This study of the Japanese imperial court in the early thirteenth century focuses on the compilation of one of Japan’s most important poetry collections, Shinkokinshū. Using personal diaries, court records, poetry texts, and literary treatises, Robert N. Huey reconstructs the process by which Retired Emperor Go-Toba brought together contending factions to produce this collection and laid the groundwork for his later attempt at imperial restoration. The work analyzes how poetic discourse of the imperial court animated both other kinds of writing and other activities. Finally, it underscores the inextricable ties between the writing of poetry and court politics.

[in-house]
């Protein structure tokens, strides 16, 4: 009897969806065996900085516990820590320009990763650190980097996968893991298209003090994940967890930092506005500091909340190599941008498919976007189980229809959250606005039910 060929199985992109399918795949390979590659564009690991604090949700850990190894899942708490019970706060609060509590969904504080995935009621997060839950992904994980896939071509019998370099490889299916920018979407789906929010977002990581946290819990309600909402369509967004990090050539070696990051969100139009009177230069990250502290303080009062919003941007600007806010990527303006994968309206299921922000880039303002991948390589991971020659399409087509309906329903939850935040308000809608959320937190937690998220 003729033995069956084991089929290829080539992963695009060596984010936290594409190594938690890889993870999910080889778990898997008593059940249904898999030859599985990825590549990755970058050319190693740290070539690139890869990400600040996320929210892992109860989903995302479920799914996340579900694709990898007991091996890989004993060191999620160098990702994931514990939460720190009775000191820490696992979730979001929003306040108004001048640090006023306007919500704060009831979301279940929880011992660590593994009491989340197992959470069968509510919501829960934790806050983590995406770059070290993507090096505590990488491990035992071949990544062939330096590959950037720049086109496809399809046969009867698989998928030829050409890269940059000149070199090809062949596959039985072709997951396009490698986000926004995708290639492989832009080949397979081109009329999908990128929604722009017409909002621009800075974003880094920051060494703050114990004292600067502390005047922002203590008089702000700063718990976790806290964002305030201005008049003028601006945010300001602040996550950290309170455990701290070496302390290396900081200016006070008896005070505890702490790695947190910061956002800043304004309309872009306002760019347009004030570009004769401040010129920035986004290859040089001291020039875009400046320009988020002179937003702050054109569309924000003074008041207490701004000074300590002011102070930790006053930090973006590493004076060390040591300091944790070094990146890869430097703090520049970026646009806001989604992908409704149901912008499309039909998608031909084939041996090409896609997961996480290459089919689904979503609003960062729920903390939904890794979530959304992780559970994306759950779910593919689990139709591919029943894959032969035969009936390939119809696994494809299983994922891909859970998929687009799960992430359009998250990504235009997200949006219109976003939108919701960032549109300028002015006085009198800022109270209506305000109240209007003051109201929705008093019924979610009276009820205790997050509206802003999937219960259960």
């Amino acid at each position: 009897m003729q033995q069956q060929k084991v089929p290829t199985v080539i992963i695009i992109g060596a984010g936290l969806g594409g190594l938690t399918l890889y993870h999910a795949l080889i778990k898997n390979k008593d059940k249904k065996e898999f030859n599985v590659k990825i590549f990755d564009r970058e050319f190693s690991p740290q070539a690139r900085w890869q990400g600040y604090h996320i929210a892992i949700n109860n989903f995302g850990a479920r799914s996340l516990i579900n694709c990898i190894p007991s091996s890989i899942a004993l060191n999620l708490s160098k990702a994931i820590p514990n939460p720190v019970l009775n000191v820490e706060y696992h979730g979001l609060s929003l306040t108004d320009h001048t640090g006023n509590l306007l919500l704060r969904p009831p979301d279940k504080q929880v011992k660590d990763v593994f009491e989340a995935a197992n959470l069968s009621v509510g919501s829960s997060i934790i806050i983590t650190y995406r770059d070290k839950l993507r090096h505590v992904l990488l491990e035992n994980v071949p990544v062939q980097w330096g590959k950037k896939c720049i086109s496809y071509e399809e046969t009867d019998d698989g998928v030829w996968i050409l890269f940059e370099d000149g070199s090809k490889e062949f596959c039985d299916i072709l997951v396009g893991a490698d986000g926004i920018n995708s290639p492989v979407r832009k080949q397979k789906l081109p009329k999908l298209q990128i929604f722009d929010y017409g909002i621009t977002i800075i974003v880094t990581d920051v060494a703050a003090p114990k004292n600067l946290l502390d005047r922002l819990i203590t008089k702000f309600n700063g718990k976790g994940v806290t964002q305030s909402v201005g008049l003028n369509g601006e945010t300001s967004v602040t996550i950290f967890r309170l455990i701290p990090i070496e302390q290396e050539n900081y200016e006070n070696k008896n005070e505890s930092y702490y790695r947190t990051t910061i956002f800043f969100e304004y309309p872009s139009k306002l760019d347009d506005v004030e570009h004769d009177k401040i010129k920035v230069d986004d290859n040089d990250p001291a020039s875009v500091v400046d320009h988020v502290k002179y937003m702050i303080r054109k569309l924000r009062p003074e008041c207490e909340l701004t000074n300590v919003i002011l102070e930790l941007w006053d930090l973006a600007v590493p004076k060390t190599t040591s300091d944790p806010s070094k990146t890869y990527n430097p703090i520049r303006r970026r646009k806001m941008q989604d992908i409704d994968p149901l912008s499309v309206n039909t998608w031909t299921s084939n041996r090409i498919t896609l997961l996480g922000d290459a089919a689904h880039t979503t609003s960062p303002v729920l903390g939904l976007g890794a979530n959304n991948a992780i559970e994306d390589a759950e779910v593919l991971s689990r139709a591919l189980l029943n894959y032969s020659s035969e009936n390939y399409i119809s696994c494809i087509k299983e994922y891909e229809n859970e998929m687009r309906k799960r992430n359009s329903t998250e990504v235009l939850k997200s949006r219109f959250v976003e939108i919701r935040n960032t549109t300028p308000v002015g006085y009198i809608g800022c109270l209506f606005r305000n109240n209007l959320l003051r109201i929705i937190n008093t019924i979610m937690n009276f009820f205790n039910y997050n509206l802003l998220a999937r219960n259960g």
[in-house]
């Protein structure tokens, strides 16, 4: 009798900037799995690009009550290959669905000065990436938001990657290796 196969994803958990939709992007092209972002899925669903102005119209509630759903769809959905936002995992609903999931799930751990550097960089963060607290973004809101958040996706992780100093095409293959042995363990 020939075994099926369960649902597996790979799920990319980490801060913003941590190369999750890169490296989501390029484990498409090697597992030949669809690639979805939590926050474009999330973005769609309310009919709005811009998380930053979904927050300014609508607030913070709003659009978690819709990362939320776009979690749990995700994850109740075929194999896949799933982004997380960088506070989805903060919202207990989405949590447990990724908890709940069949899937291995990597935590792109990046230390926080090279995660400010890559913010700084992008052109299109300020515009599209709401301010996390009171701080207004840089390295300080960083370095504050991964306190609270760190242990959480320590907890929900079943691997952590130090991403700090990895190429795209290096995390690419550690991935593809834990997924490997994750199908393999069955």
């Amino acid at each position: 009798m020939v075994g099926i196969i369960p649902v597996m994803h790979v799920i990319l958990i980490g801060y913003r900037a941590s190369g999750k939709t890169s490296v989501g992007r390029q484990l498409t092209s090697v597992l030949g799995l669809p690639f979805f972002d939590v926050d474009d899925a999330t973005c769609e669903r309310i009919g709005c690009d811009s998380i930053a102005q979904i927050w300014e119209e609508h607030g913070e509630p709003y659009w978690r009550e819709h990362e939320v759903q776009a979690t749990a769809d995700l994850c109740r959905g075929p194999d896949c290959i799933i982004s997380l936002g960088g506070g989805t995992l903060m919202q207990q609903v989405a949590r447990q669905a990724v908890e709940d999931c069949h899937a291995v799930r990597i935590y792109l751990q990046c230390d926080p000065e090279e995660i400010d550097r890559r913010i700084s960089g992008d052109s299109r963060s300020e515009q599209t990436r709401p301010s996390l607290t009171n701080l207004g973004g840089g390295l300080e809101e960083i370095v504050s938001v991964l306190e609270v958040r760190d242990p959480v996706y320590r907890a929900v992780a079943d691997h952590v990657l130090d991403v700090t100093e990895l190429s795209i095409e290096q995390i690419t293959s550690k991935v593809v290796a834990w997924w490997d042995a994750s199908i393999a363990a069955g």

Shinkokinshū—the “New Kokinshu”—has been viewed as a neo-classical effort. Reading history backward, scholars have often taken the work to be the outgrowth of a nostalgia for greatness presumed to have been lost in the wars of the origins of the collection. The author argues that the compilers of Shinkokinshū instead saw it as a “new” beginning, a revitalization and affirmation of courtly traditions, and not a reaction to loss. It is a dynamic collection, full of innovative, challenging poetry—not an elegy for a lost age.